The role of all involved in this process is important. I high-light the reviewer's role, whose observations for the study to be improved are essential so that a quality science is published. At the meeting of ABEC ways to reward the work of revision were discussed. While the CAPES does not accept the suggestion to "reward" those who made a minimum number of evaluations score, each journal has sought alternatives. The BJCVS publishes every edition the list of reviewers who evaluated the studies that are part of that issue (in this issue the listing is on page 401). Also, after each review, the system generates a certificate that can be printed or stored electronically.

Checking of manuscripts

Also in relation to the manuscripts, the importance of the Letter to the Editor was discussed, written in the submission of the study. Without ceasing to be a succinct, it should contain a brief presentation of the study. This will facilitate the Editor's decision-making with regard to the choice of reviewers accustomed to the topic, streamlining the flow.

I would also like to request that the authors, when submitting the manuscript make a prior review not only of the content and form, but also the other information contained in the study, such as author names, name of institution, address, etc. There have been cases of errors in these items, which are only perceived by those who submitted after approval and even publication of the article. In addition to the time spent to send the correction to the site, the biggest problem in the case of wrong names, is the need to request the correction by the Crossref so that the DOI does not bring misinformation and to put an Erratum. I emphasize the need for collaboration for these details either at the time of submission as in checking the PDF before publication, so that these problems are avoided.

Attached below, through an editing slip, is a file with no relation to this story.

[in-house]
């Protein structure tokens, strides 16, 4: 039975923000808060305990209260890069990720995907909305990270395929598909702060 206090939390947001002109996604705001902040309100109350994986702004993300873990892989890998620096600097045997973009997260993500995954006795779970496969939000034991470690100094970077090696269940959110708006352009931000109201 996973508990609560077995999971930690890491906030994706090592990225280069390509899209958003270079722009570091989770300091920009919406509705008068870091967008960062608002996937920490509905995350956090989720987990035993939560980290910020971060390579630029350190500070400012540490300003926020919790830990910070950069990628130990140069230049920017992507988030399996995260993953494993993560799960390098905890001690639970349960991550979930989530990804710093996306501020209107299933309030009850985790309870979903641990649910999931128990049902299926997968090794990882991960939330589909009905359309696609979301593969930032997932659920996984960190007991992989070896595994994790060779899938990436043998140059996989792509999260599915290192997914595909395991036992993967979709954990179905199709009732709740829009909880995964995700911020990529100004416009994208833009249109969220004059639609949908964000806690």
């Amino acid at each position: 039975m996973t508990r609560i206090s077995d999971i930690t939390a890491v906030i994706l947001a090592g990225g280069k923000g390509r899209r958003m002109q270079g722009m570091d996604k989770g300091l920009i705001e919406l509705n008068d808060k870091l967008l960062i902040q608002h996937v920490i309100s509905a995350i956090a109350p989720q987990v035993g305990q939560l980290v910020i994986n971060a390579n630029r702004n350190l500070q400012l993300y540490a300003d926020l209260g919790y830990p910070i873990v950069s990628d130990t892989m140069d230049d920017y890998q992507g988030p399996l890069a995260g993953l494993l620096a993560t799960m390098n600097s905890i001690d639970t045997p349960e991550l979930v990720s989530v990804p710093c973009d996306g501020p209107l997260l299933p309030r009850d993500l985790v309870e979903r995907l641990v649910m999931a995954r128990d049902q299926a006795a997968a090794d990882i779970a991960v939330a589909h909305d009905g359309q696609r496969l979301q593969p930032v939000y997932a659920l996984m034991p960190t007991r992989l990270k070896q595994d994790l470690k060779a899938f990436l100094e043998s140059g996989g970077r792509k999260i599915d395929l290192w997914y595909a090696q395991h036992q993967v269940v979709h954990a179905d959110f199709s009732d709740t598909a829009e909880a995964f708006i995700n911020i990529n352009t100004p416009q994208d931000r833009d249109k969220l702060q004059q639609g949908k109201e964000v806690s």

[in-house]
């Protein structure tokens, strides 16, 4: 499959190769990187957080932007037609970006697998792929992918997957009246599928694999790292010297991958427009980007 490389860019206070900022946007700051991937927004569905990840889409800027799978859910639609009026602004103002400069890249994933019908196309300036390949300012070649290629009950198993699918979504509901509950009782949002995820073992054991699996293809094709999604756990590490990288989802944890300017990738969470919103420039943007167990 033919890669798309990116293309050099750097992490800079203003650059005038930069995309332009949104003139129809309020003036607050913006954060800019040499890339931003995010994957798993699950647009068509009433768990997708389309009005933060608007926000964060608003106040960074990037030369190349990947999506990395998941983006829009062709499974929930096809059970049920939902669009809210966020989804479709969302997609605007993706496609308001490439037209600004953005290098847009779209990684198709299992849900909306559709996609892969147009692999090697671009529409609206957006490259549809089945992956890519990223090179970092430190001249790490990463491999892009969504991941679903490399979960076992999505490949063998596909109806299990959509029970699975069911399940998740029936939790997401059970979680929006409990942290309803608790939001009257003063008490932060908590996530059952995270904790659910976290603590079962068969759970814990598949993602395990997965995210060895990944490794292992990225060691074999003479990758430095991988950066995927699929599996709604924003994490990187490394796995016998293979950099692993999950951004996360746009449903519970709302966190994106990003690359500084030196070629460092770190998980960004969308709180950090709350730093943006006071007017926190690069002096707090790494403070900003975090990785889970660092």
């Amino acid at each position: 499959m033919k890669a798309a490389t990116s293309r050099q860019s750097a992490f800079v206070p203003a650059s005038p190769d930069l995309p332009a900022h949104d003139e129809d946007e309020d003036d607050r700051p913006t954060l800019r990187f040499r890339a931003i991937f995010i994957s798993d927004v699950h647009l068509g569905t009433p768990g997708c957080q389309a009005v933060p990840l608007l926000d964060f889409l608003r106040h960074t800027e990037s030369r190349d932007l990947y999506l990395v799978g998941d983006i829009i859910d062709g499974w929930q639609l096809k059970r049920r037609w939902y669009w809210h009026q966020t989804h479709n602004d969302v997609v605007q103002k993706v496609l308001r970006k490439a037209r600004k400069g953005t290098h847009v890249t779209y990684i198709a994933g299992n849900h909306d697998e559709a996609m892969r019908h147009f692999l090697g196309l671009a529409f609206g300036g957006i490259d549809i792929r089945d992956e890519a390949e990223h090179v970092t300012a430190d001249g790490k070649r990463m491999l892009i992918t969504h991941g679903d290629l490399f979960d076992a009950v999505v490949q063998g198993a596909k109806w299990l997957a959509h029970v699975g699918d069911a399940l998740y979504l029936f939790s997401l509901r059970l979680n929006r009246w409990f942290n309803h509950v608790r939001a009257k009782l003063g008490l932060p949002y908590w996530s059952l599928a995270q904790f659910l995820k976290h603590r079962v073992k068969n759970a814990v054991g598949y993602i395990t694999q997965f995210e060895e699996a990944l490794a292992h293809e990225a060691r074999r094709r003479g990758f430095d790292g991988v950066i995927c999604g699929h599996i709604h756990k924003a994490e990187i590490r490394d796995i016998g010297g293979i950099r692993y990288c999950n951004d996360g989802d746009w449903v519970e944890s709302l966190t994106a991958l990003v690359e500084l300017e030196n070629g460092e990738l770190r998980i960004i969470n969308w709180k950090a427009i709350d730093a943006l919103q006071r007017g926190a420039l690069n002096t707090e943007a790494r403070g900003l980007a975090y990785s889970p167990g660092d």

Globalization x misconduct

Another aspect that has been addressed in discussions of scientific publications and was discussed in Goiania is the misconduct issue, which involves several nuances, such as fraud and plagiarism. As much care that publishers take, either through a careful reading of the manuscript or using programs that detect plagiarism, there is always the risk, and if the article is published, it brings many problems to the authors, the editor and the journal.

The Internet, which cut distances, facilitated scientific communication and, in recent years, the number of article submissions had a big jump, as well as the requirements of the institutions and development agencies. This creates a true "race to publish" in which ethical principles, which should guide the science, are not always respected. In 2011, the article "Pressure to Publish How Globalization and Technology are Increasing Misconduct in Scholarly Research"[2], a report ("white paper") available from iThenticated, addressed the issue, showing the problems and concluded that it is necessary that beyond the prevention of misconduct, mechanisms should be created to ensure intellectual property.

BJCVS reaffirms its repudiation of political plagiarism - which appears in Rules for Authors ( - and misconduct and will continue to support actions aiming to combat this nefarious practice in science.


The articles with CME in this issue are: "Hydrocortisone supresses inflammatory activity of metalloproteinase - 8 in carotid plaque" (page 295), "Chronotropic incompetence in Chagas disease: effectiveness of blended sensor (volume/minute and accelerometer)" (page 311), "Mitral annulus morphologic and functional analysis using real time tridimensional echocardiography in patients submitted to unsupported mitral valve repair" (page 325) , and "Effect of remote ischemic postconditioning in inflammatory changes of the lung parenchyma of rats submitted to ischemia and reperfusion" (page 353).

I highlight, as always, the importance of CME to update knowledge, noting that the test is worth 0.5 linear points in the SBCCV Proof of Title.

My warmest regards,

Domingo M Braile




1. SciELO adota CC-BY como atribuição principal de Acesso Aberto. SciELO em Perspectiva. [cited 2015 Jul 2]. Available from:

2. iThenticate. Pressure to publish: How globalization and technology are increasing misconduct in scholarly research [cited 2015 Jul 3]. Available from: